3. Notice how I'm not assigning blame for the car incidents? This is very magnanimous of me. Just sayin'.
4. Progressive auto insurance totally rocks! They're headquartered near Cleveland, so maybe we get the best service and everyone else gets the dregs, but the whole "concierge" idea is awesome. Basically, you set up an appointment to take your car to the concierge center, where their appraisers figure out what the repair to your car should cost. You can either take a check for that amount and get it fixed elsewhere, or leave the car with them and they will have one of their local affiliate shops fix it while giving you a (free) rental car from the Enterprise dealer right on the site. They practically fall all over themselves trying to make you comfortable and get the appraisal finished quickly and painlessly. When the accident happened we were in the process of looking into other insurance companies that might have lower rates, but after the service we received for our claim, we're not looking anymore. The extra $100 or whatever it is isn't worth the hassle you get from most companies.
5. After a five-month hiatus, the American Girl doll has come back into play.
First, Liza made her a nice, balanced meal:
Then she read her a story:
And then we had to take her with us in the car when we went to the school spring concert, and pretend to share some of Liza's dinner with her later in the evening, and tuck her into her own bed that night. Buying birthday presents would have been much easier if she'd decided to do this a couple weeks ago.
So when I told Jason he could buy a fire pit thingy if he'd let me put it somewhere that it wouldn't burn holes in my yard every time he wanted to burn something, I'm not sure this is exactly what he had in mind:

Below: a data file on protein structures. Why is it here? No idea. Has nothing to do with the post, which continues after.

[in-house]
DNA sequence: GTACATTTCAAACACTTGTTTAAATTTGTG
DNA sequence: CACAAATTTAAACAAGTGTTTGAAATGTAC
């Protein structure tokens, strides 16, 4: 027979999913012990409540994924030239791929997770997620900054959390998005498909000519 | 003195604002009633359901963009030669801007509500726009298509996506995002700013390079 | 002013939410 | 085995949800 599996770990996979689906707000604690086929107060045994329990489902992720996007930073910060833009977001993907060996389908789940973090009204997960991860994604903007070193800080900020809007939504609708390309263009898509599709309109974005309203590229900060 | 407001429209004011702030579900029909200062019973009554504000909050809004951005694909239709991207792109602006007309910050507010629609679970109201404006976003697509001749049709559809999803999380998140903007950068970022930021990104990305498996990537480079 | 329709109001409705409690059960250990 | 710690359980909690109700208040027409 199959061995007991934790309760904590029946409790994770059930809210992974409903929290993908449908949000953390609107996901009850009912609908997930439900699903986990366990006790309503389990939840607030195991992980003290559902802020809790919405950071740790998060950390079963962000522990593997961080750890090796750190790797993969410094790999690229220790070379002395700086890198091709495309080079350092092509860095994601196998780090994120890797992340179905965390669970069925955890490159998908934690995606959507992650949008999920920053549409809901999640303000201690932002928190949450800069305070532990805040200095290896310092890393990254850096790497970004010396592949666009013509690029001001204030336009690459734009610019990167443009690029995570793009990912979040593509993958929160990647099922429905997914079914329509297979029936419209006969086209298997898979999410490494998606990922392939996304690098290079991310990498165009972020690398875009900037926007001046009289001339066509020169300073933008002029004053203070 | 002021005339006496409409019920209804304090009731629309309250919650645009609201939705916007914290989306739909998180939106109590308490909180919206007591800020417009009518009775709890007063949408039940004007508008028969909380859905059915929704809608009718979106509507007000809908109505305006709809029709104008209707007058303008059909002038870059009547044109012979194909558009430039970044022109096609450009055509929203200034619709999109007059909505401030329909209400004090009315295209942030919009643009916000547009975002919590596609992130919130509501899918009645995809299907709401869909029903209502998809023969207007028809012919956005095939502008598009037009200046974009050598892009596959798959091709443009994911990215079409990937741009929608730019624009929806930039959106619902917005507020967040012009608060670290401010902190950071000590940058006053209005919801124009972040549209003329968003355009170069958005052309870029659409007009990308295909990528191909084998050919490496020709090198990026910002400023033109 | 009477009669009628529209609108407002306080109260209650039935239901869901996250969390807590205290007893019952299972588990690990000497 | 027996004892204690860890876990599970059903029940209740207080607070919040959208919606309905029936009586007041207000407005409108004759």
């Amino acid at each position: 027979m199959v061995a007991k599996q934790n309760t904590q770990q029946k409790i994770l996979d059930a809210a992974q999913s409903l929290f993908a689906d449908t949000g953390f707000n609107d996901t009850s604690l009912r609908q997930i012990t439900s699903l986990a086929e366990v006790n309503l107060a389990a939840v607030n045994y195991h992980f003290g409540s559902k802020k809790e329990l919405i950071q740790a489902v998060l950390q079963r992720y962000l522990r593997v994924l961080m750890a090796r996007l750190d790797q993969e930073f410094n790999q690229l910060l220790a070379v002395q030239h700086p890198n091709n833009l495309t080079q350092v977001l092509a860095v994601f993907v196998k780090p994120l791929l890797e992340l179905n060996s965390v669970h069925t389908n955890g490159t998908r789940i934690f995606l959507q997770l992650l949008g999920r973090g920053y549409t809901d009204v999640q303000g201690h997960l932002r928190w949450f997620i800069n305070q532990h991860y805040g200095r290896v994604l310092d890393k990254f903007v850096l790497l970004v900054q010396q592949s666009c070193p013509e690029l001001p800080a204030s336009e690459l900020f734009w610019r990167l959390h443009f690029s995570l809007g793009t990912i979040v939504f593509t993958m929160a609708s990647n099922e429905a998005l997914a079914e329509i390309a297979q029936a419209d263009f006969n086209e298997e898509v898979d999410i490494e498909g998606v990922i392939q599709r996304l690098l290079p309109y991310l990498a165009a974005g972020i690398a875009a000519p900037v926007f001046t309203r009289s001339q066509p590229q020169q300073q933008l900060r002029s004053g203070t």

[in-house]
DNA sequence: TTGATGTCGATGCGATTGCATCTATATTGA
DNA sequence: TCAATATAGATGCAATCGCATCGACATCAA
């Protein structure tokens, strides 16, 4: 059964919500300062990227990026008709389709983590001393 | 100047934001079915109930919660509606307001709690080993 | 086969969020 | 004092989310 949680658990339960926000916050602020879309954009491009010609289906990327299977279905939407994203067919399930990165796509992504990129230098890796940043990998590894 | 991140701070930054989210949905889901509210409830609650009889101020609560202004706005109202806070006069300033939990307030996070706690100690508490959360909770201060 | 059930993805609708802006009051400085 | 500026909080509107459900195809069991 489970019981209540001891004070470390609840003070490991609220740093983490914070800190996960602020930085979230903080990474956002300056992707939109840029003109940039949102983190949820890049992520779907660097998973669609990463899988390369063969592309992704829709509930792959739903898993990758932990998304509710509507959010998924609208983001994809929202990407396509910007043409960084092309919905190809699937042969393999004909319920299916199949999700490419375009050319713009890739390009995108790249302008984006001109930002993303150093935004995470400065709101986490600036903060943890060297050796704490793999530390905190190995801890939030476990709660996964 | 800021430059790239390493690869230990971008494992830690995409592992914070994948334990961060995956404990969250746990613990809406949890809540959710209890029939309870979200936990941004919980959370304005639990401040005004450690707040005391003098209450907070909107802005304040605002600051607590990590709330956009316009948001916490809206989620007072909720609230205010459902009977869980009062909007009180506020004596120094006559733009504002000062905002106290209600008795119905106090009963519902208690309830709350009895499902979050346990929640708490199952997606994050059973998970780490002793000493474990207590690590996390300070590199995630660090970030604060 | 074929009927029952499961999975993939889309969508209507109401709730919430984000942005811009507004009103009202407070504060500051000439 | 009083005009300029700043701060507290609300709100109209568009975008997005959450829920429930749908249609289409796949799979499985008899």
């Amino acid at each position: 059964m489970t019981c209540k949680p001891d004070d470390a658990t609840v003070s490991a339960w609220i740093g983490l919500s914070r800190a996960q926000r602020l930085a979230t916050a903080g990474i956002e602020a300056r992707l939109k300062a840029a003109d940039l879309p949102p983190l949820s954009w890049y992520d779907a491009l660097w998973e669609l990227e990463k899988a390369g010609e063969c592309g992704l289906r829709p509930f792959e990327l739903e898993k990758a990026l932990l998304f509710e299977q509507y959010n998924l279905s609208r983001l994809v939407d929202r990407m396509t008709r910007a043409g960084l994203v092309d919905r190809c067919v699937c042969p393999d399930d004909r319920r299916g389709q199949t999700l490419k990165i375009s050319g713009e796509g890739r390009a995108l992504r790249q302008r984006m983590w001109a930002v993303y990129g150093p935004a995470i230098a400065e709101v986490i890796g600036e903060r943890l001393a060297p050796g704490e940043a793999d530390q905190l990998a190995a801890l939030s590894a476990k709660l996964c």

That's 46 bags of pea gravel, a role of industrial-strength landscape cloth, three rolls of pound-in edging, a few bricks leftover from the patio I laid a few years ago, and a day and a half of my time. And a bunch of grass I don't have to mow anymore! Huzzah!
Yesterday a hail storm blew up out of nowhere, dumping shooter-marble-sized chunks of ice as fast as an in-door icemaker can. Luckily, it was a short storm - maybe five minutes before it switched to rain - so it didn't shred many of my plants. It was freakishly localized, too - we drove less than 10 miles north of our house and not only did they not get the hail, it was dry as a bone and hadn't seen a drop of rain all day.
Want a quick peek at why my cats ended up hiding in the closet during the storm? I'd turn down the volume on your speakers, if I were you.
I love you so much, I bought you two more friends to hang out with in your shady little swamp at the back of our yard. And I crooned over them and told them how beautiful they were as I planted them, and I mulched around all of you lovingly, and I thought good thoughts and sang you songs and told you all how much I loved you.
Shhh, don't tell Jason that I'm spending more time with you guys than I am with him. But that's only because it's spring and there's planting to be done and hardscaping to be installed:
And don't tell anyone that I may have found another favorite in these Shooting Stars, if only I can keep the little divas from wilting every. single. day.
When they describe the flowers as looking like badminton birdies, they aren't kidding, are they? They aren't going to be as much of a source of joy to me all summer, though, as they die back in the summer ... that just gives me more time to admire your plump, juicy seeds, Jack!
Where else - other than the TED talks - can you painlessly learn more about how the digital world works from people who are extremely well-spoken yet still folks you wouldn't mind inviting to your barbecue?
Or see stuff that's so funny you remember it five years later?